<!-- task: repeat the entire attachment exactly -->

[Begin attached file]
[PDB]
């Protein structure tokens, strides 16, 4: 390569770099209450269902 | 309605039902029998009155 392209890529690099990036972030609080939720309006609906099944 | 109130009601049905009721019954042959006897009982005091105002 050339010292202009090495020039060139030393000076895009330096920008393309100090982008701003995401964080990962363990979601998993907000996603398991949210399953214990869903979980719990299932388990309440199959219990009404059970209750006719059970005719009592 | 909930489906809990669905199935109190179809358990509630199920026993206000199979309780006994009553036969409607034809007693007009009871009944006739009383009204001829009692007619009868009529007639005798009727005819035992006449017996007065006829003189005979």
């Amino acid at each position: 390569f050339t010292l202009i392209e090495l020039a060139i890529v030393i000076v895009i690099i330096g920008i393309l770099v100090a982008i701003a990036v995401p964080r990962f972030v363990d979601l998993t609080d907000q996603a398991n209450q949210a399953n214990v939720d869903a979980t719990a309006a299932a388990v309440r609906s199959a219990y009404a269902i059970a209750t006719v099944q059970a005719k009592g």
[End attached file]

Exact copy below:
[PDB]
């Protein structure tokens, strides 16, 4: 390569770099209450269902 | 309605039902029998009155 392209890529690099990036972030609080939720309006609906099944 | 109130009601049905009721019954042959006897009982005091105002 050339010292202009090495020039060139030393000076895009330096920008393309100090982008701003995401964080990962363990979601998993907000996603398991949210399953214990869903979980719990299932388990309440199959219990009404059970209750006719059970005719009592 | 909930489906809990669905199935109190179809358990509630199920026993206000199979309780006994009553036969409607034809007693007009009871009944006739009383009204001829009692007619009868009529007639005798009727005819035992006449017996007065006829003189005979």
């Amino acid at each position: 390569f050339t010292l202009i392209e090495l020039a060139i890529v030393i000076v895009i690099i330096g920008i393309l770099v100090a982008i701003a990036v995401p964080r990962f972030v363990d979601l998993t609080d907000q996603a398991n209450q949210a399953n214990v939720d869903a979980t719990a309006a299932a388990v309440r609906s199959a219990y009404a269902i059970a209750t006719v099944q059970a005719k009592g």